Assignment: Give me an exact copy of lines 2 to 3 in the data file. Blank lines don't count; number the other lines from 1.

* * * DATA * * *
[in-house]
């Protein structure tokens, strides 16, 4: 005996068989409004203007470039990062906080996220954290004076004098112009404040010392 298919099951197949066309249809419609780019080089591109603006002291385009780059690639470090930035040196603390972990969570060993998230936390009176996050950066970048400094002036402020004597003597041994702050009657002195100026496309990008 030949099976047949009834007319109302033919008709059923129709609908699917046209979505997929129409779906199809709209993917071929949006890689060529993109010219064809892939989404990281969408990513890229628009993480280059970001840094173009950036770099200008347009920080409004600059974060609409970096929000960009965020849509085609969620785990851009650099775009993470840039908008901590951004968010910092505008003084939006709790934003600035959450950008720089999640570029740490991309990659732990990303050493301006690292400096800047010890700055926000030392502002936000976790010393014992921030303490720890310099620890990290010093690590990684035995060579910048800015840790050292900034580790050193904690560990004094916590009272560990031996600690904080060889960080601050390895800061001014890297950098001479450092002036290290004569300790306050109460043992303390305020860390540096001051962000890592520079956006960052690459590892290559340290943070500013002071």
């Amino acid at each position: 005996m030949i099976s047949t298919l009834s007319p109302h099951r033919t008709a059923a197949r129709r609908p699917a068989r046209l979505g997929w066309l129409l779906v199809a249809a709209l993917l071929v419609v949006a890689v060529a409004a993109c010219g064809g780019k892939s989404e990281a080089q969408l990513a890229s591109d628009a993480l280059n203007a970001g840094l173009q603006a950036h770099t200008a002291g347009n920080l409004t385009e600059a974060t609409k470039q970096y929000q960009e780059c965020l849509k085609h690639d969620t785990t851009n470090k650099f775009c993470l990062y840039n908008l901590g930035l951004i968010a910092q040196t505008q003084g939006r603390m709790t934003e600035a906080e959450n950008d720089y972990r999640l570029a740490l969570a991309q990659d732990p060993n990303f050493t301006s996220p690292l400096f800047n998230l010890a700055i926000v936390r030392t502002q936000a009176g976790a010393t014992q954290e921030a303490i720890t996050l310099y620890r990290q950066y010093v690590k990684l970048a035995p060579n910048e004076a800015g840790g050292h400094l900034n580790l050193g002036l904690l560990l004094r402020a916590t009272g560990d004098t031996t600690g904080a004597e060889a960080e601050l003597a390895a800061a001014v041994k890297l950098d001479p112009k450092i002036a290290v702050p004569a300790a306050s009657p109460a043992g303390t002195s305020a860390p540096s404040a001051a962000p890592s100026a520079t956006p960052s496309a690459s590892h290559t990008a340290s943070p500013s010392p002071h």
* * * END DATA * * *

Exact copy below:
């Protein structure tokens, strides 16, 4: 005996068989409004203007470039990062906080996220954290004076004098112009404040010392 298919099951197949066309249809419609780019080089591109603006002291385009780059690639470090930035040196603390972990969570060993998230936390009176996050950066970048400094002036402020004597003597041994702050009657002195100026496309990008 030949099976047949009834007319109302033919008709059923129709609908699917046209979505997929129409779906199809709209993917071929949006890689060529993109010219064809892939989404990281969408990513890229628009993480280059970001840094173009950036770099200008347009920080409004600059974060609409970096929000960009965020849509085609969620785990851009650099775009993470840039908008901590951004968010910092505008003084939006709790934003600035959450950008720089999640570029740490991309990659732990990303050493301006690292400096800047010890700055926000030392502002936000976790010393014992921030303490720890310099620890990290010093690590990684035995060579910048800015840790050292900034580790050193904690560990004094916590009272560990031996600690904080060889960080601050390895800061001014890297950098001479450092002036290290004569300790306050109460043992303390305020860390540096001051962000890592520079956006960052690459590892290559340290943070500013002071």
């Amino acid at each position: 005996m030949i099976s047949t298919l009834s007319p109302h099951r033919t008709a059923a197949r129709r609908p699917a068989r046209l979505g997929w066309l129409l779906v199809a249809a709209l993917l071929v419609v949006a890689v060529a409004a993109c010219g064809g780019k892939s989404e990281a080089q969408l990513a890229s591109d628009a993480l280059n203007a970001g840094l173009q603006a950036h770099t200008a002291g347009n920080l409004t385009e600059a974060t609409k470039q970096y929000q960009e780059c965020l849509k085609h690639d969620t785990t851009n470090k650099f775009c993470l990062y840039n908008l901590g930035l951004i968010a910092q040196t505008q003084g939006r603390m709790t934003e600035a906080e959450n950008d720089y972990r999640l570029a740490l969570a991309q990659d732990p060993n990303f050493t301006s996220p690292l400096f800047n998230l010890a700055i926000v936390r030392t502002q936000a009176g976790a010393t014992q954290e921030a303490i720890t996050l310099y620890r990290q950066y010093v690590k990684l970048a035995p060579n910048e004076a800015g840790g050292h400094l900034n580790l050193g002036l904690l560990l004094r402020a916590t009272g560990d004098t031996t600690g904080a004597e060889a960080e601050l003597a390895a800061a001014v041994k890297l950098d001479p112009k450092i002036a290290v702050p004569a300790a306050s009657p109460a043992g303390t002195s305020a860390p540096s404040a001051a962000p890592s100026a520079t956006p960052s496309a690459s590892h290559t990008a340290s943070p500013s010392p002071h």